Robo-advisors typically invest their clients money in exchange traded funds (ETFs) to help keep fees low, and any fees charged are simple and transparent. This contrasts to traditional managed funds or advised investments where it can be unclear exactly how much fees they end up charging.
The majority of actively managed funds also underperformed the market over the long term after fees are accounted for.7
Robo-advice products have become popular overseas, with Wealthfront and Betterment leading the way in the US and Nutmeg in the UK. Wealthfront recently became the first digital wealth manager to reach US$1 billion in assets under management. Wealthfront reached that milestone in a fraction of the time it took for the fund managers to accumulate US$1 billion 10 or 20 years ago. The growth path of Wealthfront so far has more closely resembled Facebook or Instagram rather than a financial service provider which suggests that robo-advice as a business model is here to stay and likely to continue disrupting traditional players.
Stockspot brought this service to Australia last year and we have seen strong interest in our product since launch.
How robo-advisors works
Robo-advisors like Stockspot enable investors the ability to build a diversified investment portfolio online, which is monitored and rebalanced automatically on a personalised basis. Here is how Stockspot works:
- Build an investment profile: Register and build your investment profile by answering a series of questions relating to your current financial situation, investment goals, timeframe and risk appetite.
- Select a portfolio: Our online engine will match up with a portfolio based on your investment profile. You can then review or adjust the portfolio before proceeding to invest.
- Complete application: Apply online by filling out the application form and providing your details for ID verification as required by law. If applying as an individual or joint account, you’ll need to provide identification documents like driver’s license, passport, medicare card or utilities bill. For trusts and self-managed super funds (SMSFs), you’ll also need to provide your trust deed and if the trust is a company structure, the company extract containing directors’ names.
- Set-up cash management account: Once your application is approved, a Macquarie Bank cash management account (CMA) will be set-up under your name. This account is specific to your Stockspot portfolio for auditing purposes and will be used to facilitate the investment process as well as receive dividends and pay fees. We have partnered with Macquarie as they provide a fully online application process and do not charge account keeping fees.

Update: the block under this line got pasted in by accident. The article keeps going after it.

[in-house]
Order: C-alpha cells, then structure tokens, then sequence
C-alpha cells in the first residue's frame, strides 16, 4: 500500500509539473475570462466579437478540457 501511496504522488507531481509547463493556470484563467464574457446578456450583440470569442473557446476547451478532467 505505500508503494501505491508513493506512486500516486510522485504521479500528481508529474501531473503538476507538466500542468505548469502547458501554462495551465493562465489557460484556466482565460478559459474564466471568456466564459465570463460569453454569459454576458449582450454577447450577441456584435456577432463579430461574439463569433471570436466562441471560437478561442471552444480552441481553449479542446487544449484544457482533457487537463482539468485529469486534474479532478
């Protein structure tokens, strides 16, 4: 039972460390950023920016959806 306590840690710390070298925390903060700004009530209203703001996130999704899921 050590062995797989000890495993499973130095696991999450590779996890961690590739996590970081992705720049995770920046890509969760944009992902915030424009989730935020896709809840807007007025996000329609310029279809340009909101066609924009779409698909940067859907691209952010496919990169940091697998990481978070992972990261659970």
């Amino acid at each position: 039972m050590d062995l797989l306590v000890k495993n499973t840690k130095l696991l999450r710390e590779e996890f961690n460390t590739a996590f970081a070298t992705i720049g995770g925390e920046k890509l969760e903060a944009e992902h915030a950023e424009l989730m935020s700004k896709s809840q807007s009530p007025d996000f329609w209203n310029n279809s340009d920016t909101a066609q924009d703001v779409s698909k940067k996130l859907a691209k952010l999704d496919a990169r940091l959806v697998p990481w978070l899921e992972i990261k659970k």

- Start investing: Add to your portfolio by depositing money into your CMA via Electronic Funds Transfer (EFT) from your bank or BPay. Once the money is in the account, we will invest it into the relevant ETFs as part of your portfolio. All investments are held in your name and you can add to your portfolio at any time by making additional deposits or setting up a scheduled periodic transfer.
- Viewing your portfolio: You can track your portfolio online, as well as access statements and reports for tax time.
- Monitor and rebalance: We will monitor and rebalance your portfolio on an ongoing basis. Let us know when your investment profile changes and we will adjust your portfolio accordingly.
Low fee, hassle-free investing
Stockspot is Australia’s fastest growing automated investment service. We can help you build and manage a personalised portfolio tailored to your financial situation and your goals. With Stockspot, there’s no paperwork, no need to be an expert and no hassles.
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1 KPMG and The Committee for Sydney ‘Unlocking the potential: The Fintech opportunity for Sydney’ October 2014
2 Planners go rouge (Sydney Morning Herald)
3 Accenture and CB Insights report ‘The Boom in Global Fintech Investment’ 2014
4 Google Ventures and PwC ‘The start-up economy – How to support tech start-ups and accelerate Australian innovation’ April 2013
5 KPMG, AWI Ventures, FSC ‘50 Best Fintech Innovators Report’ 2014
6 Stockspot portfolios: what stocks and bonds are they invested in? – January 2014
7 Stockspot Fat Cat Funds Report 2014